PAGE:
Stuber, an associate professor at the University of Washington whose doctorate is in public health, became an activist: she has helped pass three laws in Washington State aimed at preventing suicide. The first, named after her husband, requires that mental health care professionals receive suicide prevention training. The second gives schools greater ability to intervene when a student expresses suicidal thoughts. The third, passed in March, requires that all doctors and nurses also receive the training….

Jennifer Stuber ’02PhD will never forget the call. In 2010 her husband, Matt Adler, had taken a leave from his job as an attorney in order to deal with depression and anxiety. Stuber knew he was having trouble, but she did not realize how desperate he was—until their nanny called and said, “I think Matt has bought a gun.” They returned the gun, but he later bought another, and in February 2011 he took his own life.

Stuber, an associate professor at the University of Washington whose doctorate is in public health, became an activist: she has helped pass three laws in Washington State aimed at preventing suicide. The first, named after her husband, requires that mental health care professionals receive suicide prevention training. The second gives schools greater ability to intervene when a student expresses suicidal thoughts. The third, passed in March, requires that all doctors and nurses also receive the training.

Stuber is helping to get laws passed that will help train mental health professionals and other health service providers. She mentions wanting to understand what her husband’s mindset was prior to killing himself. These are good things to want.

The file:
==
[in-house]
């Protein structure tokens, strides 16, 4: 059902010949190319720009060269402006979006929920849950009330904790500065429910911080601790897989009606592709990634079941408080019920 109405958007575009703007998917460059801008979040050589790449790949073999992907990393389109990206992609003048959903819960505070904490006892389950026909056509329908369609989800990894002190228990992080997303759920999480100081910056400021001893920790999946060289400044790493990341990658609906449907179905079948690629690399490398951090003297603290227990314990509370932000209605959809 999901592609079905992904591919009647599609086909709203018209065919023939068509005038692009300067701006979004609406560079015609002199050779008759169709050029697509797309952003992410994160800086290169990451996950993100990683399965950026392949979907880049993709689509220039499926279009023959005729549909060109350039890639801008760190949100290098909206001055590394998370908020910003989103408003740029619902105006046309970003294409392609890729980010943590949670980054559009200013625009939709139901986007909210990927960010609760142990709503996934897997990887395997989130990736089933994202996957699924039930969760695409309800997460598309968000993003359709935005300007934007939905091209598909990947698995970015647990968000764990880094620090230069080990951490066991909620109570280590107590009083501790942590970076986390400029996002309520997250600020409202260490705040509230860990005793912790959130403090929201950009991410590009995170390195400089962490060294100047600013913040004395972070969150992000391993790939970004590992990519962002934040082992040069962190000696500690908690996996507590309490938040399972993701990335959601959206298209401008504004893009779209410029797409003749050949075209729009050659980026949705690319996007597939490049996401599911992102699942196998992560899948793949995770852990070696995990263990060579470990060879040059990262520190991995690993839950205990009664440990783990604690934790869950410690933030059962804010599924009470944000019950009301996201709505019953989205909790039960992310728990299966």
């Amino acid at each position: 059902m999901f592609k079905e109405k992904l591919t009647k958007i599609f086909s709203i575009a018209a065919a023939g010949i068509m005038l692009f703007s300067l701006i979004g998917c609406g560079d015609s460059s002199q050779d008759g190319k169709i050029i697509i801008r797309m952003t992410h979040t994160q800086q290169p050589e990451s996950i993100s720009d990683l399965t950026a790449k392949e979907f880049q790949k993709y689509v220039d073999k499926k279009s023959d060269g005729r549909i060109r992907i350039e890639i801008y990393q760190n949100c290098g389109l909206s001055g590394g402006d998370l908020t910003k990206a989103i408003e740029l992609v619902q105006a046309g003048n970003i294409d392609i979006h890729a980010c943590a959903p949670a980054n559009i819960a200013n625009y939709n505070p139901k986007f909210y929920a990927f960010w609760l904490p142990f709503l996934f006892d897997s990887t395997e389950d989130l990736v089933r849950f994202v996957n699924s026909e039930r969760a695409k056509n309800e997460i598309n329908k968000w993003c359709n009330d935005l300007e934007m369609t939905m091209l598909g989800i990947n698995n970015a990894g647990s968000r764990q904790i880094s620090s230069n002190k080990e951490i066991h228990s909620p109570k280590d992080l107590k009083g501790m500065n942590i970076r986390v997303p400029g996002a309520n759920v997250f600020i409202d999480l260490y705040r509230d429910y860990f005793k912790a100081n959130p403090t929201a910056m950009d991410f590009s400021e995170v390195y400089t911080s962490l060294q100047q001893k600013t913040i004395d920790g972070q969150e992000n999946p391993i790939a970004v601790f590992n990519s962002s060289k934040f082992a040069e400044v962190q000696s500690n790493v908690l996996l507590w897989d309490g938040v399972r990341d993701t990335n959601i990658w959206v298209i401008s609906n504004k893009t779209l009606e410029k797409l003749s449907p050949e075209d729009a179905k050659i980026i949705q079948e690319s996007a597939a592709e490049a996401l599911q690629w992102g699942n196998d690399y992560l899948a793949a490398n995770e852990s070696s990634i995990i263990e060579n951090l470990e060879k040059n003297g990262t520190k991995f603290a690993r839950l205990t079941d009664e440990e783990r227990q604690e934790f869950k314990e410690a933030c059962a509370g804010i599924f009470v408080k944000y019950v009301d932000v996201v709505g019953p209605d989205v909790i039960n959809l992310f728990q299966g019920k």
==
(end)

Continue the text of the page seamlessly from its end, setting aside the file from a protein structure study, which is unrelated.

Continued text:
But training health professionals in suicide prevention is only a first step in understanding what happened and why: understanding what men in this country are feeling, thinking and going through is even more important. How about in grad school, when therapists and doctors are being trained, they learn sensitivity training and education on what men deal with, what their concerns are and why so many of them take their lives?

Our society focuses on the needs of women and even children and what they want. The focus is never on men, except to say something negative (or positive only if they respond the way that a woman would when it comes to feelings or relationships). Men often act differently and feel differently and we need to understand that and not be afraid. Especially those of us who are mental health professionals who have the privilege of treating men.

Their issues are human issues and we need to treat them as such. Instead of discussions of male “privilege” and men’s “oppression” of women, we need more training in grad schools on how to reach out to the men that are slipping through the cracks.

Real solutions to suicide prevention for men means first understanding what one is dealing with without judgement and with compassion, not anger, denial and fear. Suicidal men and their families deserve our compassion and need healthcare providers who are prepared. There are 30,000 men a year taking their own lives. This is mind-boggling but gets so little attention that we rarely hear about it until a male celebrity takes his own life. As a society, we can and should be better than this, and so should the healthcare system that has turned its back on so many depressed men.